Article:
30. Ministry of Environment (2014) Soil measurement network and soil pollution investigation. Ministry of Environment, Sejong, KoreaGoogle Scholar
  31. Ministry of Environment (2015) The state of waste generation and treatment in 2014. Ministry of Environment, Sejong, KoreaGoogle Scholar
  32. Nardi S, Morari F, Berti A, Tosoni M, Giardini L (2004) Soil organic matter properties after 40 years of different use of organic and mineral fertilisers. Eur J Agron 21:357–367CrossRefGoogle Scholar
  33. Oliveira A, Pampulha ME (2006) Effects of long-term heavy metal contamination on soil microbial characteristics. J Biosci Bioeng 102:157–161CrossRefGoogle Scholar
  34. Park JH, Lamb D, Paneerselvam P, Choppala G, Bolan N, Chung JW (2011) Role of organic amendments on enhanced bioremediation of heavy metal(loid) contaminated soils. J Hazard Mater 185:549–574CrossRefGoogle Scholar
  35. Roig N, Sierra J, Martí E, Nadal M, Schuhmacher M, Domingo JL (2012) Long-term amendment of Spanish soils with sewage sludge: effects on soil functioning. Agric Ecosyst Environ 158:41–48CrossRefGoogle Scholar
  36. Sánchez-Martín MJ, García-Delgado M, Lorenzo LF, Rodríguez-Cruz MS, Arienzo M (2007) Heavy metals in sewage sludge amended soils determined by sequential extractions as a function of incubation time of soils. Geoderma 142:262–273CrossRefGoogle Scholar
  37. Ščančar J, Milačič R, Stražar M, Burica O (2000) Total metal concentrations and partitioning of Cd, Cr, Cu, Fe, Ni and Zn in sewage sludge. Sci Total Environ 250:9–19CrossRefGoogle Scholar
  38. Singh RP, Agrawal M (2007) Effects of sewage sludge amendment on heavy metal accumulation and consequent responses of Beta vulgaris plants. Chemosphere 67:2229–2240CrossRefGoogle Scholar
  39. Singh RP, Agrawal M (2008) Potential benefits and risks of land application of sewage sludge. Waste Manag 28:347–358CrossRefGoogle Scholar
  40. Speir TW, Van Schaik AP, Percival HJ, Close ME, Pang L (2003) Heavy metals in soil, plants and groundwater following high-rate sewage sludge application to land. Water Air Soil Pollut 150:319–358CrossRefGoogle Scholar
  41. Tabatabai MA (1994) Soil enzymes. In: Weaver RW (ed) Methods of soil analysis, part 2, microbiological and biochemical properties. Madison, Wisconsin, pp 775–833Google Scholar
  42. Udom BE, Mbagwu JSC, Adesodun JK, Agbim NN (2004) Distributions of zinc, copper, cadmium and lead in a tropical ultisol after long-term disposal of sewage sludge. Environ Int 30:467–470CrossRefGoogle Scholar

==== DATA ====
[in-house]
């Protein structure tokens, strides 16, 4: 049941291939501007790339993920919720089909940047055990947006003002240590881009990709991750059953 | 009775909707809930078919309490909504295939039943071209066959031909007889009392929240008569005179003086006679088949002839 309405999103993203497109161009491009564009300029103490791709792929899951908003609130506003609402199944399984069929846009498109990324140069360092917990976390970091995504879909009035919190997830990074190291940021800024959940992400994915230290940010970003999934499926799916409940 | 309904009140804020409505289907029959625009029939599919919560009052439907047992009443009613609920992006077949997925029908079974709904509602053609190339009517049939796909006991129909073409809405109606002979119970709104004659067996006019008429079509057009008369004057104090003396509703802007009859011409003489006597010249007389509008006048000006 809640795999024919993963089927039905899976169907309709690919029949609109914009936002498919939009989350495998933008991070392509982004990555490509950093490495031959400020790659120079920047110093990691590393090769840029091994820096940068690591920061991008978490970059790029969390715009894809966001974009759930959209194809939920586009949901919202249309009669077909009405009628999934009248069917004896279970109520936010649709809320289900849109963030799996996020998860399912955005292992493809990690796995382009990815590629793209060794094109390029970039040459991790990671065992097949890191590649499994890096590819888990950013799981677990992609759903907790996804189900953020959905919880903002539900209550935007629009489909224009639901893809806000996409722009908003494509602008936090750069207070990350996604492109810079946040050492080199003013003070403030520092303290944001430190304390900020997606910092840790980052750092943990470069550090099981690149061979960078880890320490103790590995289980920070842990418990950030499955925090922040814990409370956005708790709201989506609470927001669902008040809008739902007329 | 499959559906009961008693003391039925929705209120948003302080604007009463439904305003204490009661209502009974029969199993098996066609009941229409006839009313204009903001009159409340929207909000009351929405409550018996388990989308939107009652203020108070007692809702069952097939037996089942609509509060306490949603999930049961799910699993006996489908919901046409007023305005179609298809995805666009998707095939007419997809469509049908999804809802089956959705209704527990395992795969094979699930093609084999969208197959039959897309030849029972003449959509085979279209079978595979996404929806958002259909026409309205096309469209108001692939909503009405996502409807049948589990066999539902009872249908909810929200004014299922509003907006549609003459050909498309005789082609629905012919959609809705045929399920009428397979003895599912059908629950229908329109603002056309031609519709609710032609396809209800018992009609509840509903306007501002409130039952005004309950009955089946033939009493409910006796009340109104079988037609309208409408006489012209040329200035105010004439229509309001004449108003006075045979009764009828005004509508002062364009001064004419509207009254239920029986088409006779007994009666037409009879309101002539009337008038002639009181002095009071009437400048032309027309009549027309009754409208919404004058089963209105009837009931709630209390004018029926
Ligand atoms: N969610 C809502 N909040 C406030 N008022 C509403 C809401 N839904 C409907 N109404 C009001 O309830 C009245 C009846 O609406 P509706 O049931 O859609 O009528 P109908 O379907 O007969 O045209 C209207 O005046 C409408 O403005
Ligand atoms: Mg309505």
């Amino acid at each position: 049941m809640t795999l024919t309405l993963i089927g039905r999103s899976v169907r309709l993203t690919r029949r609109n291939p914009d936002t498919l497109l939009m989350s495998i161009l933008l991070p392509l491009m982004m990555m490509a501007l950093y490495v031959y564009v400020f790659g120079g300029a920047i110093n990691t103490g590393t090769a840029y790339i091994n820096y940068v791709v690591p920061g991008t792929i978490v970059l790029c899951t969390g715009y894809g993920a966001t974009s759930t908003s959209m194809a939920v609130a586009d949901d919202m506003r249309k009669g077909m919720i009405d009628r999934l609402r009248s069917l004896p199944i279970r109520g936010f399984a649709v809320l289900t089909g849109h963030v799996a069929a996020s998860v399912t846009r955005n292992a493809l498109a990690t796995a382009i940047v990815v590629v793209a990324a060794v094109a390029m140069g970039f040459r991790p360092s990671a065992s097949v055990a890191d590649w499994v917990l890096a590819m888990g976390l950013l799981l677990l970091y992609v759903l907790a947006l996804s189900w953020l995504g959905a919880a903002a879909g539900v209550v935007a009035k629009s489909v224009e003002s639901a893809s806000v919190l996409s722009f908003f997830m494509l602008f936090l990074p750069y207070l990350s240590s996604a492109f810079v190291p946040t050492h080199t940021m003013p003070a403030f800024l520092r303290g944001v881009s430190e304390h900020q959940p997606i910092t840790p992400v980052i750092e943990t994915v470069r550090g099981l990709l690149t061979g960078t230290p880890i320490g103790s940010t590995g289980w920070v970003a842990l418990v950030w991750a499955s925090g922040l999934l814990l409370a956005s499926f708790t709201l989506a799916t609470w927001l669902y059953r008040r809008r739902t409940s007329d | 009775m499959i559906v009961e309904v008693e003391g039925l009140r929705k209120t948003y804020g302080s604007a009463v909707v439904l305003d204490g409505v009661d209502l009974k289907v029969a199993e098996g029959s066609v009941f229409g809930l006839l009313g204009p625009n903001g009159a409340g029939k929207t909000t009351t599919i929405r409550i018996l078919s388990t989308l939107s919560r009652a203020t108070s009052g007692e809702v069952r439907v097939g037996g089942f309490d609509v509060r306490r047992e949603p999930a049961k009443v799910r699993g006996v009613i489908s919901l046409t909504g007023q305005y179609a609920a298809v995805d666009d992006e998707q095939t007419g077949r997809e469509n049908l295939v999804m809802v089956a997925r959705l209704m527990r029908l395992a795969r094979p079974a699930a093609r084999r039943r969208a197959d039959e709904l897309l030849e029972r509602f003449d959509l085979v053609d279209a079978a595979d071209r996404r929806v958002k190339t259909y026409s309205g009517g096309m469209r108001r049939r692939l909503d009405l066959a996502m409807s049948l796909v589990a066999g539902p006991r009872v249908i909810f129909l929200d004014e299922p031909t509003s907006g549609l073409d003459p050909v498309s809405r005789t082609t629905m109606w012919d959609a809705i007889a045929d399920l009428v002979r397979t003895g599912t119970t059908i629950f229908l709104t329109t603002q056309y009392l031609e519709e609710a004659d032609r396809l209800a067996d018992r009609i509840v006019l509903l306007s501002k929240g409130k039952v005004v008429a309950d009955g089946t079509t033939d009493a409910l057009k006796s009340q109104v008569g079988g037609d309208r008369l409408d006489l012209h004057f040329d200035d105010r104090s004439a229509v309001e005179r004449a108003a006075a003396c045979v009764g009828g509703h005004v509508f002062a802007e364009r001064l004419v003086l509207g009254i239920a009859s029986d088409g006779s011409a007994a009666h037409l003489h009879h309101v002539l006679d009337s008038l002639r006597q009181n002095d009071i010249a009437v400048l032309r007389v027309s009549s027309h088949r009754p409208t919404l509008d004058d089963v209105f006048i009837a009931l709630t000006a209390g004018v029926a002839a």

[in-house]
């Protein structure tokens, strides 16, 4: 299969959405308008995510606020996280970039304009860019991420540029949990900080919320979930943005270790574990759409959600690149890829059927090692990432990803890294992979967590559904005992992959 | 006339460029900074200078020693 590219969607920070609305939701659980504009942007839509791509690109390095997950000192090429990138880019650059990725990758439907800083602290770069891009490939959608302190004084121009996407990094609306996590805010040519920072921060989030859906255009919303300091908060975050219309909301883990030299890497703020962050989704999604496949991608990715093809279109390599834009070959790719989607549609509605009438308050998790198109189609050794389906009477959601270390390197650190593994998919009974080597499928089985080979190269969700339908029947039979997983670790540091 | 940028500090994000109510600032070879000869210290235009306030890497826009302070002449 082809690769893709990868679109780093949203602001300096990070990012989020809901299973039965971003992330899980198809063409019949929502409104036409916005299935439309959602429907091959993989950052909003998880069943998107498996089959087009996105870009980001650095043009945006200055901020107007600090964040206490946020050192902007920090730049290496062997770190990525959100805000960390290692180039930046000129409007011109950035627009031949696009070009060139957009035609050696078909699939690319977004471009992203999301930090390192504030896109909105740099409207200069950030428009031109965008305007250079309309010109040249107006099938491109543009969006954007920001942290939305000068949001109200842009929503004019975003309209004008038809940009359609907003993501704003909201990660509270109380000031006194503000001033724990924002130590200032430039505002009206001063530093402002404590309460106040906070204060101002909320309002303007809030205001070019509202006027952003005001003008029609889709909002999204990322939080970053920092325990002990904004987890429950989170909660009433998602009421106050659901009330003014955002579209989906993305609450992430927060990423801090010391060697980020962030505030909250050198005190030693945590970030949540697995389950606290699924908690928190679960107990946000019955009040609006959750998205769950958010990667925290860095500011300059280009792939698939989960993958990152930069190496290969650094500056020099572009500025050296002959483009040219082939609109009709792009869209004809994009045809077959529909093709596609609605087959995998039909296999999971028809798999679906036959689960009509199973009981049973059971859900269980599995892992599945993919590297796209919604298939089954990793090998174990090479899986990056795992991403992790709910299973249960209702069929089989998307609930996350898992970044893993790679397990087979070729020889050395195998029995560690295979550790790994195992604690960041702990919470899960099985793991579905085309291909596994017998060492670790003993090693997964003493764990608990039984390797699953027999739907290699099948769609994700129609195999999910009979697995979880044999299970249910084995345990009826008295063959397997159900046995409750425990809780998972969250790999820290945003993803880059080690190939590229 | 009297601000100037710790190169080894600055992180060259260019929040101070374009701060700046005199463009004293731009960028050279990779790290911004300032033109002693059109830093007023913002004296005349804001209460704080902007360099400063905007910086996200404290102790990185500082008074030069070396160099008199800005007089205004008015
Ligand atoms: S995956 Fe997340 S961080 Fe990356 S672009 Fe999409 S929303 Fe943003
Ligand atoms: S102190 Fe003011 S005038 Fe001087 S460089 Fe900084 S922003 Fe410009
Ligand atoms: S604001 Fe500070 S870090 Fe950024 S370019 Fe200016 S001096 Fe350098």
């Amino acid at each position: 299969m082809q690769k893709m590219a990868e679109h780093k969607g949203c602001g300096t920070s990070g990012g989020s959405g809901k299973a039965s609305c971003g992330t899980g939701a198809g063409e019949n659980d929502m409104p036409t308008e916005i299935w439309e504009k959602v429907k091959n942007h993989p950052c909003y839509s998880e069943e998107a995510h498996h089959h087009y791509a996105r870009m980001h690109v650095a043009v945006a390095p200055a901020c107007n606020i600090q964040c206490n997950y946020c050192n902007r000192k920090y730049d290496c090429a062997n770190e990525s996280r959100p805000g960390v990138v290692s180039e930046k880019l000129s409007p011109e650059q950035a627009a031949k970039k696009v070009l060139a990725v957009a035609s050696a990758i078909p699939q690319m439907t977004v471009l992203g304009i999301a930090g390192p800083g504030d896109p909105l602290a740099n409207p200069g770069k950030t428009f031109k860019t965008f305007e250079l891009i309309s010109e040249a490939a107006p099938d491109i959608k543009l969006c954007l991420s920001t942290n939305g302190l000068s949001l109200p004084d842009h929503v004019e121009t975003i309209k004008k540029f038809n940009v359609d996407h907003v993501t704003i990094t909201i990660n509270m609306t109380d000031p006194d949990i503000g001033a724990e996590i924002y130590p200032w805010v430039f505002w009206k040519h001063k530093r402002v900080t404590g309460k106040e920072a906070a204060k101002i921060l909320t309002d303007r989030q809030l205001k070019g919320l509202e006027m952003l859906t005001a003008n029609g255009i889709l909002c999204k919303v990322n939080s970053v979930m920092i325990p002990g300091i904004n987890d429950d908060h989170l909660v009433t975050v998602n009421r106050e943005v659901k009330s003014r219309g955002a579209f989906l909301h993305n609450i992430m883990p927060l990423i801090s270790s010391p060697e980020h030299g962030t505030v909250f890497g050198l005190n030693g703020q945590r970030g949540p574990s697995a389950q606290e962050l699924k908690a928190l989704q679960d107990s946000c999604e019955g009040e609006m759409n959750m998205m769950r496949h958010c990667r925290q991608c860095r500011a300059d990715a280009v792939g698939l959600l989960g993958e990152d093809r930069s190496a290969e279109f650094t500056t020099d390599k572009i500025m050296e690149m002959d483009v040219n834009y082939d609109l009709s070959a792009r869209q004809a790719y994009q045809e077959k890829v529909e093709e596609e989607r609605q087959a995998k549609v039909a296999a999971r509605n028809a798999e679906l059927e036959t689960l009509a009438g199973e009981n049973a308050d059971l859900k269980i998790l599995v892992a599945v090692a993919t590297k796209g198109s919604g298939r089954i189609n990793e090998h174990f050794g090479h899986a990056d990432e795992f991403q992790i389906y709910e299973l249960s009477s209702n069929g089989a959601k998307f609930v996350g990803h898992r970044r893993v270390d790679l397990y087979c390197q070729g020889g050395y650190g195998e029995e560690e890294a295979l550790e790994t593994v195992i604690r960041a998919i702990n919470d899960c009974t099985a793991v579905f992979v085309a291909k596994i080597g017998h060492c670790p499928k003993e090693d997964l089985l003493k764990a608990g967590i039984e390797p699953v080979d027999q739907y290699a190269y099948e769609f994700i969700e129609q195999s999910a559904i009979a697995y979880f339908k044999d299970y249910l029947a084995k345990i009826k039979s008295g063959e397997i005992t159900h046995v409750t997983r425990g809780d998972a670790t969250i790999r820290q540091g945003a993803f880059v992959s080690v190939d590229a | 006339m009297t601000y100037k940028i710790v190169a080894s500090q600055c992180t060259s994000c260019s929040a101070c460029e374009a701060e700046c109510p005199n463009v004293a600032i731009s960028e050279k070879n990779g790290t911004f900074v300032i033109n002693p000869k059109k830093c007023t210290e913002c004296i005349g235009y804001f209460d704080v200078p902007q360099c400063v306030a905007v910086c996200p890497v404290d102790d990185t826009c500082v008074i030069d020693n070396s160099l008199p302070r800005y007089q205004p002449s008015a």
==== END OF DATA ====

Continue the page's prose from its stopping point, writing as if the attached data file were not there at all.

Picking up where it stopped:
43. Van Breemen N, Van Dijk HFG (1988) Ecosystem effects of atmospheric deposition of nitrogen in the Netherlands. Environ Pollut 54:249–274CrossRefGoogle Scholar
  44. Weber J, Karczewska A, Drozd J, Licznar M, Licznar S, Jamroz E, Kocowicz A (2007) Agricultural and ecological aspects of a sandy soil as affected by the application of municipal solid waste composts. Soil Biol Biochem 39:1294–1302CrossRefGoogle Scholar
  45. Wei Y, Liu Y (2005) Effects of sewage sludge compost application on crops and cropland in a 3-year field study. Chemosphere 59:1257–1265CrossRefGoogle Scholar
  46. Wright AL, Provin TL, Hons FM, Zuberer DA, White RH (2008) Compost impacts on dissolved organic carbon and available nitrogen and phosphorus in turfgrass soil. Waste Manag 28:1057–1063CrossRefGoogle Scholar
  47. Yoon JK, Kim DH, Kim TS, Park JG, Chung IR, Kim JH, Kim H (2009) Evaluation on natural background of the soil heavy metals in Korea. J Soil Groundwater Envion 14:32–39Google Scholar
  48. Zhao B, Maeda M, Zhang J, Zhu A, Ozaki Y (2006) Accumulation and chemical fractionation of heavy metals in andisols after a different, 6-year fertilization management. Environ Sci Pollut Res 13:90–97CrossRefGoogle Scholar

Copyright information

© Springer-Verlag GmbH Germany, part of Springer Nature 2018

Authors and Affiliations

  • Byoung-Hwan Seo
    • 1
  • Hyuck Soo Kim
    • 2
  • Soon-Ik Kwon
    • 3
  • Gary Owens
    • 4
  • Kwon-Rae Kim
    • 1
    Email author
  1. 1.Department of Agronomy and Medicinal Plant ResourcesGyeongnam National University of Science and TechnologyJinjuRepublic of Korea
  2. 2.Department of Biological EnvironmentKangwon National UniversityChuncheonRepublic of Korea
  3. 3.Climate Change and Agroecology Division, Department of Agricultural EnvironmentNational Institute of Agricultural SciencesWanjuRepublic of Korea
  4. 4.Environmental Contaminants Group, Future Industries InstituteUniversity of South AustraliaMawson LakesAustralia

Personalised recommendations